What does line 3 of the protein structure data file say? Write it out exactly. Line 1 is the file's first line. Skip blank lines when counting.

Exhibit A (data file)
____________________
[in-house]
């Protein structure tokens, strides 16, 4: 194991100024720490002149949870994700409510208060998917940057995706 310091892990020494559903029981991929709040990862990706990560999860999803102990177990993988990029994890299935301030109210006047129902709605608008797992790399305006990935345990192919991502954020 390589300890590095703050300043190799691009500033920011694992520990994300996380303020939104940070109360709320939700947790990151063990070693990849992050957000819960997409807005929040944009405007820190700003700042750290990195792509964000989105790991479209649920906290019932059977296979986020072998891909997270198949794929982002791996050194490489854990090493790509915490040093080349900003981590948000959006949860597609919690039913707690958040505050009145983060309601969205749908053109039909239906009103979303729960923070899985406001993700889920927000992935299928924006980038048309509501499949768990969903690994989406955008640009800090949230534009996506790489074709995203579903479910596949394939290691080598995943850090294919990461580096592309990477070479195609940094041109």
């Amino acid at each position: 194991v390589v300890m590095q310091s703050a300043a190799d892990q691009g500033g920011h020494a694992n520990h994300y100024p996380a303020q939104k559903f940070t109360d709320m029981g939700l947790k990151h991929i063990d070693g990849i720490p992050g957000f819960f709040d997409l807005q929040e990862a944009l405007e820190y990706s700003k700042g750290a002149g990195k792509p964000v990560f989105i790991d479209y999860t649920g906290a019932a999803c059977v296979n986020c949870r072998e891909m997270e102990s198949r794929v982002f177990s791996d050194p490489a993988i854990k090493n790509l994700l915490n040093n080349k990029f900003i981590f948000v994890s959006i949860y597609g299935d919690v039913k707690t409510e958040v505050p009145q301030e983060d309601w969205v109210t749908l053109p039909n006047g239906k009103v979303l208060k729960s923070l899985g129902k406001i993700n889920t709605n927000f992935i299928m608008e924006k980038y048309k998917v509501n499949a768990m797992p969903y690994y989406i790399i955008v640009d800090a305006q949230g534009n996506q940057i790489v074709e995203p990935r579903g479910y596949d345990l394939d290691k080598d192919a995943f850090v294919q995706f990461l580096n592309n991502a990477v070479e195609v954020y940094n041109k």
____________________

């Amino acid at each position: 194991v390589v300890m590095q310091s703050a300043a190799d892990q691009g500033g920011h020494a694992n520990h994300y100024p996380a303020q939104k559903f940070t109360d709320m029981g939700l947790k990151h991929i063990d070693g990849i720490p992050g957000f819960f709040d997409l807005q929040e990862a944009l405007e820190y990706s700003k700042g750290a002149g990195k792509p964000v990560f989105i790991d479209y999860t649920g906290a019932a999803c059977v296979n986020c949870r072998e891909m997270e102990s198949r794929v982002f177990s791996d050194p490489a993988i854990k090493n790509l994700l915490n040093n080349k990029f900003i981590f948000v994890s959006i949860y597609g299935d919690v039913k707690t409510e958040v505050p009145q301030e983060d309601w969205v109210t749908l053109p039909n006047g239906k009103v979303l208060k729960s923070l899985g129902k406001i993700n889920t709605n927000f992935i299928m608008e924006k980038y048309k998917v509501n499949a768990m797992p969903y690994y989406i790399i955008v640009d800090a305006q949230g534009n996506q940057i790489v074709e995203p990935r579903g479910y596949d345990l394939d290691k080598d192919a995943f850090v294919q995706f990461l580096n592309n991502a990477v070479e195609v954020y940094n041109k």